I knows because I bought the app. And the first time you supposed to rest it face down and sleep with it on.
After you wake up, and you hit the button and it would have measured the movement of bed and make a guess when your REM is and when is the best time to wake up.
So from then on you have to put it down every evening and press it every morning you wake up and it will give you a fancy graphics, its guess on your REM cycles and in a month you will know your average hours of sleep.
I stopped using it after a week because actually it is a hassle. But I remembered that actually I was doing pretty well sleeping when I was not using it.
There were times when I woke up a bit early and the app didn’t wake me so I tried to go back to sleep so I would wake up at the right cycle.
But now this is what I do. After 9, I limit media. I read books with physical pages. When I get tired, which I don’t need an app for it because my body will start yawning, eyelids will start closing, and I won’t be able to see the letters on the ivory pages. I brush my teeth andgo to bed. I don’t set an alarm. I wake up. My body, by itself, wakes up after around 6 hours of sleep. Sometimes even earlier. Sometimes I am awake and it is 4 am. And I close my eyes and I know my body needs to return to sleep, because it falls back to sleep pretty much immediately. But if it doesn’t I wake up and thank God for this dawn hour and work. I don’t beat myself for making rest time into work. It gives me a great time for quiet hour to pray and work. And usually if I am good then I work out around 6.
Sometimes I wake up at 6, and have slept 7 or even 8 hours. And I don’t beat myself over it. I used to. Think I just wasted my hours. Obviously if my body didn’t wake on its own without the artificial rousing of an annoying beeping sound then my body needed it!
On a rest day don’t make a to-do list. See where it goes.
On a rest day, go to bed when you yawn. Don’t set alarm. When you wake up and your body doesn’t need to go to bed, then enjoy that morning!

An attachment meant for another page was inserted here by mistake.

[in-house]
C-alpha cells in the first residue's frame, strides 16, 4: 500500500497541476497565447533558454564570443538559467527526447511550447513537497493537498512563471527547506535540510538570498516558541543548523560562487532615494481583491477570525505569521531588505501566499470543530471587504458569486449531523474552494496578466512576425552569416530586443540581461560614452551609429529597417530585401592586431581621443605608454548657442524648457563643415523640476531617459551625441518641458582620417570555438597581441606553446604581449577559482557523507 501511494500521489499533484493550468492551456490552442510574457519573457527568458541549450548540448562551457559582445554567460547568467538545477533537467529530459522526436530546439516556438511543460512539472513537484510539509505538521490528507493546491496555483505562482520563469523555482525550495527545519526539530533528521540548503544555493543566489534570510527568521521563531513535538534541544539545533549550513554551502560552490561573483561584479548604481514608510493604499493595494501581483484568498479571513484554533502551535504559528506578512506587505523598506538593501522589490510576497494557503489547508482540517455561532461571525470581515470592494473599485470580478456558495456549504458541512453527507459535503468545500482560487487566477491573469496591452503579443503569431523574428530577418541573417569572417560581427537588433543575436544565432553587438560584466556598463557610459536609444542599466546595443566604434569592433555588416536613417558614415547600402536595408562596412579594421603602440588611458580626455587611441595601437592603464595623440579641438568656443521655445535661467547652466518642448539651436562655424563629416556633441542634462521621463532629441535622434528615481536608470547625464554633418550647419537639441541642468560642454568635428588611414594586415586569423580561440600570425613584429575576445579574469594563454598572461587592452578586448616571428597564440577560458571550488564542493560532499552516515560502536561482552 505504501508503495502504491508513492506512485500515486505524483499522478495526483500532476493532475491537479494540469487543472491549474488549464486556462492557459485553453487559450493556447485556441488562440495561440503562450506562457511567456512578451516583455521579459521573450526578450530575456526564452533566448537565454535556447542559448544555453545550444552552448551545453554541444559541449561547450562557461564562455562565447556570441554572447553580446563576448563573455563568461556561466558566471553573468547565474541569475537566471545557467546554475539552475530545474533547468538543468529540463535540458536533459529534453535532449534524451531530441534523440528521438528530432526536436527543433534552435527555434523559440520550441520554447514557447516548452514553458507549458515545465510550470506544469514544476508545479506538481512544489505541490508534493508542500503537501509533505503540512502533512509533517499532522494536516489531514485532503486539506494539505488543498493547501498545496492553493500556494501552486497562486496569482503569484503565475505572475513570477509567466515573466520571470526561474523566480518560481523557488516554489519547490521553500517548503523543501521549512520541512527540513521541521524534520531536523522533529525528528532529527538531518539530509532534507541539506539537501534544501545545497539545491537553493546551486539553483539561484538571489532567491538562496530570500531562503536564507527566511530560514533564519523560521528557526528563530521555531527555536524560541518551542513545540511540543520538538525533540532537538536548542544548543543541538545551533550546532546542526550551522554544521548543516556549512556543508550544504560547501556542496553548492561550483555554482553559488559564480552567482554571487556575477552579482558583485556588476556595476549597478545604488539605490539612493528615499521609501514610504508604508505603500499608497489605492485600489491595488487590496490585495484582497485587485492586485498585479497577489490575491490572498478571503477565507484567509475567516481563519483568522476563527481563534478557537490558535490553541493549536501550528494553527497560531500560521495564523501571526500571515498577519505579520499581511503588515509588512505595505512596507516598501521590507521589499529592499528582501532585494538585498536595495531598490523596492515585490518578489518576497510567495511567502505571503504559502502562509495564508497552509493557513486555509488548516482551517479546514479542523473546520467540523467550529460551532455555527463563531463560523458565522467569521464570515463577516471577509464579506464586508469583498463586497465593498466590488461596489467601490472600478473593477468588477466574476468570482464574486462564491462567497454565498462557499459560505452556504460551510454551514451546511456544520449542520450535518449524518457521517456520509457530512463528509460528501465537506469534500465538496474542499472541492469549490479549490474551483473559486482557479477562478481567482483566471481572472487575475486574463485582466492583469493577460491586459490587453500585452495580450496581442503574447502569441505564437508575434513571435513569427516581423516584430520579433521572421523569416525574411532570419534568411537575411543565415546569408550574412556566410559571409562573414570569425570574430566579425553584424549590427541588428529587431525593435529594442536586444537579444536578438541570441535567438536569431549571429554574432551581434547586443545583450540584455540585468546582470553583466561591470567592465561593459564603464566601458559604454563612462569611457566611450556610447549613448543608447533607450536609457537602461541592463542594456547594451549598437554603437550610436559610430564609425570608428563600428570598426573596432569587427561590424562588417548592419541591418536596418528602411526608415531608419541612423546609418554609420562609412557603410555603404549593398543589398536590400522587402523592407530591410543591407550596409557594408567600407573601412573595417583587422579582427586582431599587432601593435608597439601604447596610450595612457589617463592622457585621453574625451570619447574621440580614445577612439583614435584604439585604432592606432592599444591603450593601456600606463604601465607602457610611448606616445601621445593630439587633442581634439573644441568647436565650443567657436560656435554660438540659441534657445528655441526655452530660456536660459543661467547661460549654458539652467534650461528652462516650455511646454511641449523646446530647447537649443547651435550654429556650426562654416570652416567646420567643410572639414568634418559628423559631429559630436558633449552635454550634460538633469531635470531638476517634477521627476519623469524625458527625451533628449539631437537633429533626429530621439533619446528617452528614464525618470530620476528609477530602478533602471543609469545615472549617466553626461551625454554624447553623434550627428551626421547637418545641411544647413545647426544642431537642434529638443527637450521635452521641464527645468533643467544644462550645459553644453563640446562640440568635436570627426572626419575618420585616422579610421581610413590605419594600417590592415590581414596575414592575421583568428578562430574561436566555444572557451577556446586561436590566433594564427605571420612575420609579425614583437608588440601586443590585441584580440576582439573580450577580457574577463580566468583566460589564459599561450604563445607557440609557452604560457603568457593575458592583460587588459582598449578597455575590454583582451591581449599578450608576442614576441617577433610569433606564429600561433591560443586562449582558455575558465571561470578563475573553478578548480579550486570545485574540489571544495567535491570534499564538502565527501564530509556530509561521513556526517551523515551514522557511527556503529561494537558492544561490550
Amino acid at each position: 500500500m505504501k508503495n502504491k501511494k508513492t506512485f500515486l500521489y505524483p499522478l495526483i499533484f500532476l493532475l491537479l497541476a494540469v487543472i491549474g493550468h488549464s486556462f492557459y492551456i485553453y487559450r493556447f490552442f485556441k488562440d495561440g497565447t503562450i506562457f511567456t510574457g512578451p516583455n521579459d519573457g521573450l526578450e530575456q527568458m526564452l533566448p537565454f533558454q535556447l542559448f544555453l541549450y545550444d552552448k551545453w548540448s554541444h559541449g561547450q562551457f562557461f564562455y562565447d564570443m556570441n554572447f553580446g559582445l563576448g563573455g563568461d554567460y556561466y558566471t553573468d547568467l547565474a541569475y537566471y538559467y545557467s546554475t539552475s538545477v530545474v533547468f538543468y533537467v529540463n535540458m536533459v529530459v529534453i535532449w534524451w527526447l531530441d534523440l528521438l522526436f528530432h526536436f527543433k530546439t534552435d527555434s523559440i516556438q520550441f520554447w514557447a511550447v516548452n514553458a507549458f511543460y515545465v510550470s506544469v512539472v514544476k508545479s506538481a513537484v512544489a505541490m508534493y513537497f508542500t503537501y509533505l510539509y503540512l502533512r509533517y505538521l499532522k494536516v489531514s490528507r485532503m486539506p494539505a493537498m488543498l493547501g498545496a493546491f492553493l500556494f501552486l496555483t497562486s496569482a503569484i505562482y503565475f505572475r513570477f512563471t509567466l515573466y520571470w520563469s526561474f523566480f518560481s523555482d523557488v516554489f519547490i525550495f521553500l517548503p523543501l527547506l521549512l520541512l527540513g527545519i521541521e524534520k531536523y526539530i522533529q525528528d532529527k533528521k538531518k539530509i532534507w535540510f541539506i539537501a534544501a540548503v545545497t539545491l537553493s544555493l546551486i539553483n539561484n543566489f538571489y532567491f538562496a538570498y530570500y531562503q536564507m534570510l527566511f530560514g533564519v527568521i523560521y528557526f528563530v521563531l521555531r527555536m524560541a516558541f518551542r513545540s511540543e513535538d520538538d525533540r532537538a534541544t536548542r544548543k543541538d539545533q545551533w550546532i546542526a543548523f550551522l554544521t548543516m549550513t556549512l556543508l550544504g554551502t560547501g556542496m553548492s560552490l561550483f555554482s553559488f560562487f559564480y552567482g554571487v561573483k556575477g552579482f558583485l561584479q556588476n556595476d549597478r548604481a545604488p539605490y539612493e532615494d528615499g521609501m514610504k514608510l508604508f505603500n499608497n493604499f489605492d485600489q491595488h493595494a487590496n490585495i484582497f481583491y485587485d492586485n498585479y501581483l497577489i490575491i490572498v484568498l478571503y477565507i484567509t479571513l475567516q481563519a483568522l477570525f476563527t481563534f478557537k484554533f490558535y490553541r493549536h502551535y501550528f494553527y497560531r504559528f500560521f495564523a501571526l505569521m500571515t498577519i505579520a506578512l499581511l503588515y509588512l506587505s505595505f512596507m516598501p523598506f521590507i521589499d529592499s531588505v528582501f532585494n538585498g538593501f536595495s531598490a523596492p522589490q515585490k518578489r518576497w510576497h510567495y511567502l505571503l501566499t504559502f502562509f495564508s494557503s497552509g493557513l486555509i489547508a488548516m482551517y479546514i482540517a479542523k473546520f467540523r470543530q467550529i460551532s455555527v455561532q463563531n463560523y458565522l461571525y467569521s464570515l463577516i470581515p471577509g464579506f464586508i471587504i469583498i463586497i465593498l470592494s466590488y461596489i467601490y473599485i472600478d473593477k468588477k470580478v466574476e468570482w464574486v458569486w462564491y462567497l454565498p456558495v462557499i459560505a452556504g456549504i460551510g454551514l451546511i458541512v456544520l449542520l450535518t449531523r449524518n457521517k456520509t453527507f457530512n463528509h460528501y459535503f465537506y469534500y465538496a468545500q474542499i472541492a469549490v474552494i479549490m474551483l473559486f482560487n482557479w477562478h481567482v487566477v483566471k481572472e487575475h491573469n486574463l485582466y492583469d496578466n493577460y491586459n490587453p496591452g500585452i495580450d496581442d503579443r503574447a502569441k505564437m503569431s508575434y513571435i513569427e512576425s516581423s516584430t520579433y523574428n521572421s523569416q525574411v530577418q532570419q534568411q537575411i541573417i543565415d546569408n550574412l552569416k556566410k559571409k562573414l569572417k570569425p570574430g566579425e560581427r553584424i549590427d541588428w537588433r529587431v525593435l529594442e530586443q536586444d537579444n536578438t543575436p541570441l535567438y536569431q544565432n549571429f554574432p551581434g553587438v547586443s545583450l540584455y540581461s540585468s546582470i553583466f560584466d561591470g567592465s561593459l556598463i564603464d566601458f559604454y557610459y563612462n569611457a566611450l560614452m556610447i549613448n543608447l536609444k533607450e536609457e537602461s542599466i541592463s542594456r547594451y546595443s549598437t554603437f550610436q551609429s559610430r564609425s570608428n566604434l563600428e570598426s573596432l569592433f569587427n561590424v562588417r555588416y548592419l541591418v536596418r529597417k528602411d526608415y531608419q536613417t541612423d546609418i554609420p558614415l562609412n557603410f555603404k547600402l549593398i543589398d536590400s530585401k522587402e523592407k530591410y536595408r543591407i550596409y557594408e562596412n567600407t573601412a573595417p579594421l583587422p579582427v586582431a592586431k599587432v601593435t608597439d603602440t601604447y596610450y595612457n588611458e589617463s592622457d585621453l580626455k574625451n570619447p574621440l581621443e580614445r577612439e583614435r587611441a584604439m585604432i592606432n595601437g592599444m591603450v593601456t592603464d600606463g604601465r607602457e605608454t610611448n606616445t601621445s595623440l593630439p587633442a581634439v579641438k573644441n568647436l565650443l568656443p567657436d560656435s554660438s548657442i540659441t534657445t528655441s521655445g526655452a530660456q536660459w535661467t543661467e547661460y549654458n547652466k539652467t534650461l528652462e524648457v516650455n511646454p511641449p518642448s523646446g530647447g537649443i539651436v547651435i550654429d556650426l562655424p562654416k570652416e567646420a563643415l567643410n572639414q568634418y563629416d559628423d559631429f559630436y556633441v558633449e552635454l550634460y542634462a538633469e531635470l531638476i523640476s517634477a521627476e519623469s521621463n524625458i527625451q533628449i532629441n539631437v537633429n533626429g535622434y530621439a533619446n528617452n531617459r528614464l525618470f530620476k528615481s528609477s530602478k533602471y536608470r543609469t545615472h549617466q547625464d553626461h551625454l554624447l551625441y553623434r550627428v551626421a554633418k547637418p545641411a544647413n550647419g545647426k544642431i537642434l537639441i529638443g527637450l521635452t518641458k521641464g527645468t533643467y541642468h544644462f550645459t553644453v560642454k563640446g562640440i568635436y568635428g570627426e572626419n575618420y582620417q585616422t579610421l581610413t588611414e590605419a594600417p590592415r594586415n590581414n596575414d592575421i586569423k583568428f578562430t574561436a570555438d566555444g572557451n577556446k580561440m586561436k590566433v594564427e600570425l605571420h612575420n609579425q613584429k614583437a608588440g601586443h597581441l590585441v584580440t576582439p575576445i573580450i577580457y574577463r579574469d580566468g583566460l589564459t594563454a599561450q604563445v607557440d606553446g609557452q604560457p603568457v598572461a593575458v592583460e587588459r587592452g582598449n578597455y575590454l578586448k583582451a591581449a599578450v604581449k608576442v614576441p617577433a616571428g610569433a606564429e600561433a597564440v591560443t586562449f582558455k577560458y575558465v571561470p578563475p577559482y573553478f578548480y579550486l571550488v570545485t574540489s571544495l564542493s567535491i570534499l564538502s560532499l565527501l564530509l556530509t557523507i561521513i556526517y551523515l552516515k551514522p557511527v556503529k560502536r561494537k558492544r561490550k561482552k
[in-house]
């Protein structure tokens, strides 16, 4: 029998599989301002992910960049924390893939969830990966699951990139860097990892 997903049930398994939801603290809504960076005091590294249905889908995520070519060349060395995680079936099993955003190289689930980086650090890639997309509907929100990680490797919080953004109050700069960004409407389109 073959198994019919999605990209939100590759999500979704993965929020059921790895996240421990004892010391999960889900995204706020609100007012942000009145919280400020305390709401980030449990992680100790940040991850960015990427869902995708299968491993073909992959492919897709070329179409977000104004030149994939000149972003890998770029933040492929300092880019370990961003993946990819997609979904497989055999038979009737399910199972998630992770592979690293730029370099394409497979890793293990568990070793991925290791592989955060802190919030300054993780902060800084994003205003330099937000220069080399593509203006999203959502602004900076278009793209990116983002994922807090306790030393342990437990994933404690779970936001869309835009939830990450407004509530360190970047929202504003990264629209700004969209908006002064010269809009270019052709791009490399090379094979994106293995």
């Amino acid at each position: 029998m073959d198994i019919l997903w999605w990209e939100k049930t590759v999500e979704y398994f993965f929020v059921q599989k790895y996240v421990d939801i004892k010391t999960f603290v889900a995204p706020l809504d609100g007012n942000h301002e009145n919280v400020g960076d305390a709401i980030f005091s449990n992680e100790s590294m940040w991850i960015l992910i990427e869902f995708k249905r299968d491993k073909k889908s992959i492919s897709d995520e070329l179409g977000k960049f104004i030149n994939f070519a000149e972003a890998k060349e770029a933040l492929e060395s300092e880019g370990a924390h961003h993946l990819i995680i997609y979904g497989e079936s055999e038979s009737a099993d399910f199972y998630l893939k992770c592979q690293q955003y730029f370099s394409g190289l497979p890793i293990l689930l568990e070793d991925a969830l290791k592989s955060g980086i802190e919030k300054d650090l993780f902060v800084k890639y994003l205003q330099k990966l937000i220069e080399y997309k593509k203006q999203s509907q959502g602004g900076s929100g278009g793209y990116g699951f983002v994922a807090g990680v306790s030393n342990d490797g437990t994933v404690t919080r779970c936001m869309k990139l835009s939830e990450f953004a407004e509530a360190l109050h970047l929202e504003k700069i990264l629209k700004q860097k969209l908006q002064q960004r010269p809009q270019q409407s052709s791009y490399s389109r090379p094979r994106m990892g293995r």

Rest leads to creative work.
When we let rest and work fall into a rhythm, what happens is that rest seeps into work and work seeps into rest in fun and creative ways.
So during rest you do things that you love to do, and it is work but it is work as it was supposed to be, freed from economical and existential necessity. Hobbies, doing it because you want to.
When you work you, because you practice rest, you are freed from existential necessity, and the trust you experience in rest grounds you in work and you know that you don’t have economic necessity to work so when you work you work with freedom which actually leads to more diligence.
Those who have to work and feel like they have no choice will not do their work diligently.
Those who work knowing they don’t have to work actually works with greater diligence even if the work might seem repetitive.
The last few weeks, I have been helping the Iranian family with their driver license. You don’t demand a 9 to 5, so it frees me to do such work. We went their twice. And both time I saw the receptionist at work. He is dressed in a security guard suit, crisp and blue. He held his head high, and back straight as if it was the most important work.
He spoke with a clear and full voice, not loud, but it never trailed off with boredom, even though what he said was repetitive. All day, he would say, every 30 minutes, this is the line, if you want to get a license, you have to have registration, if you are looking for renewal, save yourself time and do it online, the next five please.
And he would tell us the expected hour, “expect 2 to 4 hours of wait.” Give advise. Mondays and Fridays are busiest. Come Tuesday at 6:30 you will be in and out in 30 minutes.”
And then his best line, “Ladies and Gentleman, be prepared to wait. Waiting is the name of the game at DMV.”
I was thinking, doesn’t he get bored with the same line. But he says every line with freshness as if he thought of it for the first time the way actors do in a musical. And for him, it wasn’t repetitive. Because his audience, the people who lined up, was different everyday. He brought creativity to his work. I was thinking, if this pastor thing doesn’t work out, DMV receptionist.
Again Kristin Keim’s advise to the Olympians, but it is good for all of us. Olympics, work “is something you do, something you enjoy—it’s a gift, enjoy the process, enjoy this moment. … If you can get a medal, amazing, but look beyond that to a bigger life objective than just being an Olympian.”
Think about one of the greatest contributions our generation has made to the field of knowledge and all done by volunteers. Wikipedia. It is all the work of recreation. It has put all encyclopedias out of business. My word program has a specific tool to reference Wikipedia articles, not Britannica. The work of this recreation is better, more comprehensive, and more trustworthy than other products of paid labor.
The Four Gospels
When you look at the gospel story, it was a whole new genre. So as they wrote the gospel of Jesus they created a genre to match the story called the gospel. C.S.Lewis studied it carefully and said that there wasn’t anything like it in Greek or Aramaic. It wasn’t like Homer’s epics. It wasn’t a legend story although it has elements of it. It was almost like a little novella without the modern interest in the psyche, but focused on drama. And these four authors were not paid to do it. It was part of their recreation.
Church is all work done in recreation. From day 1, to today. This New Life is your recreation!
Ode to Joy
Here is a video of this balance of rest and work, where they enough boundary that there is a rhythm and it creates joy.